Chapter 7 and Chapter 13 are the two types of bankruptcy available to individual filers. If you are considering filing for bankruptcy, your income will primarily determine whether you file for Chapter 7 or Chapter 13 bankruptcy. However, there are differences between Chapter 7 and Chapter 13 bankruptcy other than income requirements. Below are the main differences between Chapter 7 and Chapter 13 bankruptcy.
Chapter 7 bankruptcy wipes out most unsecured debts. Common unsecured debts include credit cards and medical bills. To qualify for Chapter 7 bankruptcy, a debtor must meet specific income requirements. A debtor who makes too much money must file for Chapter 13 bankruptcy.
When a debtor files for Chapter 7 bankruptcy, an order called an automatic stay immediately stops most creditors from continuing collection efforts. The bankruptcy trustee then sells all nonexempt property to pay back the debtor’s creditors. If a debtor has no nonexempt assets, his or her creditors receive nothing.
Although Chapter 7 bankruptcy is the right choice for low-income debtors with few assets, it can also work for filers whose discharged debt exceeds the value of the property sold.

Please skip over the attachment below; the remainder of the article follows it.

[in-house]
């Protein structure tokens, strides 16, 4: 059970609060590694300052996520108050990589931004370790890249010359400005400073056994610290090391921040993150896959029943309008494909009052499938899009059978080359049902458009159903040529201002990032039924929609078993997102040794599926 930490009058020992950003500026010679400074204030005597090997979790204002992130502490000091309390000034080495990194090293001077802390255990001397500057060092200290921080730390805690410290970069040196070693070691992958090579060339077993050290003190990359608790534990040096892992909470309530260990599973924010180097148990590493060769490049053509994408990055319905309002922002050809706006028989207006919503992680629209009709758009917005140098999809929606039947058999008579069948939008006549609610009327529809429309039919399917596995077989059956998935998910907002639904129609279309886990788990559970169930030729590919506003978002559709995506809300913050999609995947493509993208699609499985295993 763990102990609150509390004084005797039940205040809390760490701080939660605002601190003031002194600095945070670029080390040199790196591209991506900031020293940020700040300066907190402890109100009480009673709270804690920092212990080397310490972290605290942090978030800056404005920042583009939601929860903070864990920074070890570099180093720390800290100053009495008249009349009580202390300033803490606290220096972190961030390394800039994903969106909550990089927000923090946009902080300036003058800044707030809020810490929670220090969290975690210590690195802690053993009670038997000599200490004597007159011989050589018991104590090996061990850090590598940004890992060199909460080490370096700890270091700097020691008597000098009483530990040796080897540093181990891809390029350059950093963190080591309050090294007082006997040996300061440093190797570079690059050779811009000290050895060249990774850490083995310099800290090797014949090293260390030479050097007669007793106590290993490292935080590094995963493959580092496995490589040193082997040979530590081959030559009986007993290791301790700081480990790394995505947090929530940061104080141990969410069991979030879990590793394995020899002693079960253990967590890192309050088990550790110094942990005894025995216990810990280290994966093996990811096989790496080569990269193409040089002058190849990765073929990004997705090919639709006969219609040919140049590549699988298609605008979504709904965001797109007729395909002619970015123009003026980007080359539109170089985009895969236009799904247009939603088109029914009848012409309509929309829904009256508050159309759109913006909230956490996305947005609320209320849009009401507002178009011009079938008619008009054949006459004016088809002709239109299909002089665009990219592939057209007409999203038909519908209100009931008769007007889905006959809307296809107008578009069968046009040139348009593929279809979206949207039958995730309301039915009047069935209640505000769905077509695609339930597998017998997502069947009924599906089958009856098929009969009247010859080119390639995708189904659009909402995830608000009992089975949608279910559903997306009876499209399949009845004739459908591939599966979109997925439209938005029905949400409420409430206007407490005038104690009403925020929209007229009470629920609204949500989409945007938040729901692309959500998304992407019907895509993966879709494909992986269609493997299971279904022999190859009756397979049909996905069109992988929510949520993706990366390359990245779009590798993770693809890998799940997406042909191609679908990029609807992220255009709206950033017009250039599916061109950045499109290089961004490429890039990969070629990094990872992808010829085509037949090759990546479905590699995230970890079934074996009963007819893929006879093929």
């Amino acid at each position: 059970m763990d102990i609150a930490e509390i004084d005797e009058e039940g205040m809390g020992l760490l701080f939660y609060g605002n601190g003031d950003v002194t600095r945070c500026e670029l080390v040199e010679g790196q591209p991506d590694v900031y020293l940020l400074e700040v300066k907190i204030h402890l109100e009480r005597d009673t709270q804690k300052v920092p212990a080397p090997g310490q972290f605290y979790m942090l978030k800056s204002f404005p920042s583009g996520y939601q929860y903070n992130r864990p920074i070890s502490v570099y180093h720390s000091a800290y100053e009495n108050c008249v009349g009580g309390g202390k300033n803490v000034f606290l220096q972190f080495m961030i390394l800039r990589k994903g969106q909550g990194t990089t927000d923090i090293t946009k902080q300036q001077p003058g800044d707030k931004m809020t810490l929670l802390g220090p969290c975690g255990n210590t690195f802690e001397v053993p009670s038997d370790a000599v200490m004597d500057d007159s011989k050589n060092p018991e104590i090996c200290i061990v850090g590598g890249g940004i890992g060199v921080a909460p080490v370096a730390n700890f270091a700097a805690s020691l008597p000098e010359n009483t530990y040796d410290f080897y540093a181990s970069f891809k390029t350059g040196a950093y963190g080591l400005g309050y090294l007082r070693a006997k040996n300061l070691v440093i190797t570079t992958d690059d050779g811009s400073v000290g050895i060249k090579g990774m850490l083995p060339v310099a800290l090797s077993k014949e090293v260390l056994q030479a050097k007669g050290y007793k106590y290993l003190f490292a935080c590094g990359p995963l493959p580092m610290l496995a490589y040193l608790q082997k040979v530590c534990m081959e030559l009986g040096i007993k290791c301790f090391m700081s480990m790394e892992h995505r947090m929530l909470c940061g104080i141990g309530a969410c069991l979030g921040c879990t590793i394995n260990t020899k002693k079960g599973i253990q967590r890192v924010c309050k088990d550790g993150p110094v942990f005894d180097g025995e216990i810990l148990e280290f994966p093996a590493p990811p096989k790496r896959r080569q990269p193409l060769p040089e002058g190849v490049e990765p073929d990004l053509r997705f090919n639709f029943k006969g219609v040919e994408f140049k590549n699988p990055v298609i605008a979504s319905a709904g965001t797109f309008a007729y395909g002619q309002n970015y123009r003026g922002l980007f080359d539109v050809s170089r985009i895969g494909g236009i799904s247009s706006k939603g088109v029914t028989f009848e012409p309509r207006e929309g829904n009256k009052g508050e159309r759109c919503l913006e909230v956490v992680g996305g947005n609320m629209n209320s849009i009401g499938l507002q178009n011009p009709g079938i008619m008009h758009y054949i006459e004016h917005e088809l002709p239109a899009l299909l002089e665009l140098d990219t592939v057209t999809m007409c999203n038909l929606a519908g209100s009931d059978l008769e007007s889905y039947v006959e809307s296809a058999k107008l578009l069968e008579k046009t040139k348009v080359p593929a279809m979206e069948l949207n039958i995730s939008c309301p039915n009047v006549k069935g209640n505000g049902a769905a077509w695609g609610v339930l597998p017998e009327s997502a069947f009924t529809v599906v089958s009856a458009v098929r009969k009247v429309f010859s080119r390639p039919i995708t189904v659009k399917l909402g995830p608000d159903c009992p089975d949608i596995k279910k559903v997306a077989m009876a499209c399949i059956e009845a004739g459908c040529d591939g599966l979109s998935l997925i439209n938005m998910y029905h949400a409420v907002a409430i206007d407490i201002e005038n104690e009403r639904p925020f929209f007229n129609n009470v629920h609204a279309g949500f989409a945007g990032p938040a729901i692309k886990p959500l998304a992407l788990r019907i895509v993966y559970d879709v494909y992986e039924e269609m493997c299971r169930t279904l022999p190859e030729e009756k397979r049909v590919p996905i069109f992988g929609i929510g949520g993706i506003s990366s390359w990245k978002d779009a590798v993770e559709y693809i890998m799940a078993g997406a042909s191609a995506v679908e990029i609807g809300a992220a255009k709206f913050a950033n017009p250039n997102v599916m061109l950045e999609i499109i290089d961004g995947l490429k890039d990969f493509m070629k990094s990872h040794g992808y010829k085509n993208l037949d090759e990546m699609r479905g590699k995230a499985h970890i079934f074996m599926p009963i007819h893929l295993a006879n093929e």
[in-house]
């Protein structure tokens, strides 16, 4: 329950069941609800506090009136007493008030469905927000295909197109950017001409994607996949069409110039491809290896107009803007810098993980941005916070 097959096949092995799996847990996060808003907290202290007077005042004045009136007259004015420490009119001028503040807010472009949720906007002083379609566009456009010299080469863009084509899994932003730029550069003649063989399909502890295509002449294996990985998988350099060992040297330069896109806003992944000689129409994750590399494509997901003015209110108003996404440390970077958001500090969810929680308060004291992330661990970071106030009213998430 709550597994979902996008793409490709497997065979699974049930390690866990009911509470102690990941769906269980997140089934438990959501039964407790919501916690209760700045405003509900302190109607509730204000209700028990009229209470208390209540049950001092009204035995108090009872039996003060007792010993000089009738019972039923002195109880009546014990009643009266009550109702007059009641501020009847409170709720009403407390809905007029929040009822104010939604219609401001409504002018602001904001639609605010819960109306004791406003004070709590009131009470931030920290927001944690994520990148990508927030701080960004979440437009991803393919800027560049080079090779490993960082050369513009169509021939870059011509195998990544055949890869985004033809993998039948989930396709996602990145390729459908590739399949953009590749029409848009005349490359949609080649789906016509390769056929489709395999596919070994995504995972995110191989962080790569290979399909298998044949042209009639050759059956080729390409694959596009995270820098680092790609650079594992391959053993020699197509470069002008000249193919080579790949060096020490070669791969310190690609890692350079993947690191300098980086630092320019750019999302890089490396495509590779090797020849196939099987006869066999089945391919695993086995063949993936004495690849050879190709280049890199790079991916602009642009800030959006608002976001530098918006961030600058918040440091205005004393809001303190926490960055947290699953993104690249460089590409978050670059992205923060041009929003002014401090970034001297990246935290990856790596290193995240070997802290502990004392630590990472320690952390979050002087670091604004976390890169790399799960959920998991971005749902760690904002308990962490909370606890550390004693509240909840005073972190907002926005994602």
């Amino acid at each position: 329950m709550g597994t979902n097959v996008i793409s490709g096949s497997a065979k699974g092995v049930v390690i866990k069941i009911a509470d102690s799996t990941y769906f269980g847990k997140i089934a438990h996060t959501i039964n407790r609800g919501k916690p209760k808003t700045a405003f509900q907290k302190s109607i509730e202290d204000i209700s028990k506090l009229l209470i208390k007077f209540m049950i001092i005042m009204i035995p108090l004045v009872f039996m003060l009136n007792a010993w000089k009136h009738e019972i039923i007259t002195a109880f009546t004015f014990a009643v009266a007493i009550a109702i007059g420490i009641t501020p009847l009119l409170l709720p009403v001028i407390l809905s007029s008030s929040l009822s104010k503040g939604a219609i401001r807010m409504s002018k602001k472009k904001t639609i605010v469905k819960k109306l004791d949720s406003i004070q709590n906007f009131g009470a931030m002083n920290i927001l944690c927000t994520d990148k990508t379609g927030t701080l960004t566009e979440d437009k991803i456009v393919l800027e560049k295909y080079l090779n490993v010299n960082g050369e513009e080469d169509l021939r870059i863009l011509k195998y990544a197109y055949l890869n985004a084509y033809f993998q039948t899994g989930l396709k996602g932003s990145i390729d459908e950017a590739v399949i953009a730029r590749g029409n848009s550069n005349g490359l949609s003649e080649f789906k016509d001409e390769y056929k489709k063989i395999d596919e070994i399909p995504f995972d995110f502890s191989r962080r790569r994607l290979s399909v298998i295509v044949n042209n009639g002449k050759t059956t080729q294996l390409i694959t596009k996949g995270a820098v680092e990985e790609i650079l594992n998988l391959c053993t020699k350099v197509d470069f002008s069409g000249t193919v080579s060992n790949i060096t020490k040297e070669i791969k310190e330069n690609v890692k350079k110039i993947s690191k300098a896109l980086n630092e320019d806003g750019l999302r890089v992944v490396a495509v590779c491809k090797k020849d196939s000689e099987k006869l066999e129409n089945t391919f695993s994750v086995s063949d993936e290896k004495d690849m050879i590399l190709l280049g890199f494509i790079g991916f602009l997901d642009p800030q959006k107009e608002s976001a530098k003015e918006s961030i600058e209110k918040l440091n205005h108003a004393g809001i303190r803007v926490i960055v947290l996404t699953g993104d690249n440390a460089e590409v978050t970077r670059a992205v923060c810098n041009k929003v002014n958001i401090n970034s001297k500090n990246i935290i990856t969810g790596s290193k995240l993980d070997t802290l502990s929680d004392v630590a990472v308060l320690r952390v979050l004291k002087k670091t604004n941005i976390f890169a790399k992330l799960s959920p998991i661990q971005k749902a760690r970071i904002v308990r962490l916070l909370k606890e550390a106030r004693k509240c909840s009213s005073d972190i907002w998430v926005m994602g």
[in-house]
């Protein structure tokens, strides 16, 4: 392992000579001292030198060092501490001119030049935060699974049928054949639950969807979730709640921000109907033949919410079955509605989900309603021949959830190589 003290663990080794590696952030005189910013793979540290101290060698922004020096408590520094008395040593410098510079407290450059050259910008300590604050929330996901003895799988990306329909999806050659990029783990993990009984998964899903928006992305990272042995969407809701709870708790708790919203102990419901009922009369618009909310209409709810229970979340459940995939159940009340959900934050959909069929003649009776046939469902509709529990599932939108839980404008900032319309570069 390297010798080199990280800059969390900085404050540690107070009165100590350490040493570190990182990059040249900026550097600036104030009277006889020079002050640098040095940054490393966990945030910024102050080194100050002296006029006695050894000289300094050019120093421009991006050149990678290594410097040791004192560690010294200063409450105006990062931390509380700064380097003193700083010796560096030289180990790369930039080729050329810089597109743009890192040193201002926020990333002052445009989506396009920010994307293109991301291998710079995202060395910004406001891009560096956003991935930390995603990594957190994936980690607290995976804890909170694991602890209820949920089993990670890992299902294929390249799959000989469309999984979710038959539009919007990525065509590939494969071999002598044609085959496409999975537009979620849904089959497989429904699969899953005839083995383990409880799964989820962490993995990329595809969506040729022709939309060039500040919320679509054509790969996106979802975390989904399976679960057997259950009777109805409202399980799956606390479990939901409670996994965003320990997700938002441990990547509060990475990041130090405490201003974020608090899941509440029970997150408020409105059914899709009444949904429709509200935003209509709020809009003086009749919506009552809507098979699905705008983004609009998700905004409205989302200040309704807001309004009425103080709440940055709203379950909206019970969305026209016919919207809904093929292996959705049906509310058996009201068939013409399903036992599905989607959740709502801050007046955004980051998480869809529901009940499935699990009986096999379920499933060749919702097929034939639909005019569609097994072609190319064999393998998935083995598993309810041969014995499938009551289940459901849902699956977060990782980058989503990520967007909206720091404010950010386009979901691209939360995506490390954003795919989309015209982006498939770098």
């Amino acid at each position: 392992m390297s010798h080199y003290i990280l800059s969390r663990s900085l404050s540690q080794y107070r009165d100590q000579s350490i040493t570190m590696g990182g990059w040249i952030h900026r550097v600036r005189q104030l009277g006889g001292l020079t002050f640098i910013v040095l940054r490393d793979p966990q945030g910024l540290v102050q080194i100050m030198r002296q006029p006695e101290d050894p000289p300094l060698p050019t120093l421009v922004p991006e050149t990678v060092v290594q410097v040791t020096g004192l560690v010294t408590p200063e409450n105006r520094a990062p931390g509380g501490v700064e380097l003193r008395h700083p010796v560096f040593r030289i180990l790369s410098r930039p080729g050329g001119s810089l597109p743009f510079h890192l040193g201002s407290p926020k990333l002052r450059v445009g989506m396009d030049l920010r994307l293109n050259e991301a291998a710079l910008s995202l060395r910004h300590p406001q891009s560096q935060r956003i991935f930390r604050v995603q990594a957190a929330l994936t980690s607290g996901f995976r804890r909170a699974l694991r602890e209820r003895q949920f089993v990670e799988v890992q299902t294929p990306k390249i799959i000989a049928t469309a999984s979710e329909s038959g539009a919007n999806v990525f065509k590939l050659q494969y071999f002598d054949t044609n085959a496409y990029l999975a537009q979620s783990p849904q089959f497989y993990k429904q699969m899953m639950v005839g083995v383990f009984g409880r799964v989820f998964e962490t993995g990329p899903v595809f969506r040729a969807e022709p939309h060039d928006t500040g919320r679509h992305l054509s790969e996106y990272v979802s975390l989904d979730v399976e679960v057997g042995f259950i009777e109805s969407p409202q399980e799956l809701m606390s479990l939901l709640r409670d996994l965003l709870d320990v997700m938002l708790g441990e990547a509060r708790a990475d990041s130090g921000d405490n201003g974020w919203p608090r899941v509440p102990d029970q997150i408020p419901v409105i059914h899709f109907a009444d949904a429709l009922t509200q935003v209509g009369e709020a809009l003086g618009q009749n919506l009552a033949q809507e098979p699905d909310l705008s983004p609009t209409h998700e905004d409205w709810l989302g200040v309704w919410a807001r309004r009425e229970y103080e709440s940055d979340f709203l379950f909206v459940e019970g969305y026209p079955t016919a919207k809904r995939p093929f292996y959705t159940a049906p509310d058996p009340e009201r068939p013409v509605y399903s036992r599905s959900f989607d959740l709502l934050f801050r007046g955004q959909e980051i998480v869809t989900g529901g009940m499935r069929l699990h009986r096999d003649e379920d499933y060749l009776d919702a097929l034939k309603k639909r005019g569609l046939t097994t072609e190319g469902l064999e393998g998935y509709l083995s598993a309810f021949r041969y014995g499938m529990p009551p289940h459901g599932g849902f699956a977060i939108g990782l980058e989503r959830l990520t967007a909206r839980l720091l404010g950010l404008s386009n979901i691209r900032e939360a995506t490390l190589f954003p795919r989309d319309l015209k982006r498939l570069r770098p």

Chapter 13 bankruptcy is designed for debtors who have enough money left over every month to pay back at least some of their debts through a repayment plan. Although most Chapter 13 filers make too much money to qualify for Chapter 7, some debtors choose to file for Chapter 13 bankruptcy due to the benefits it offers over Chapter 7.
In Chapter 13 bankruptcy, a debtor can keep all of his or her property. In exchange, the debtor must pay back all or a portion of his or her debts through a repayment plan. Typically, Chapter 13 bankruptcy is for debtors who:
- Fail to qualify for Chapter 7 bankruptcy but need debt relief;
- Have debts that can’t be discharged, such as child support arrears or alimony that they’d like to pay off within five years; or
- Have fallen behind on a car or house payment and want to catch up on missed payments and keep their property.
The bottom line
If your debt has gotten out of control, you may want to consider filing for Chapter 7 or Chapter 13 bankruptcy. However, before making a final decision, you should consult with a Milwaukee bankruptcy lawyer.
Contact a Milwaukee bankruptcy lawyer
If you are considering filing for bankruptcy in Milwaukee, you need a knowledgeable and experienced Milwaukee bankruptcy attorney in your corner. At Hanson & Payne, we offer bankruptcy and debt negotiation services for individuals in Milwaukee and all of southeast Wisconsin. When you choose us to represent you in your bankruptcy case, we will do everything in our power to protect your interests and see your case through to a successful conclusion. Please contact us today to schedule a consultation.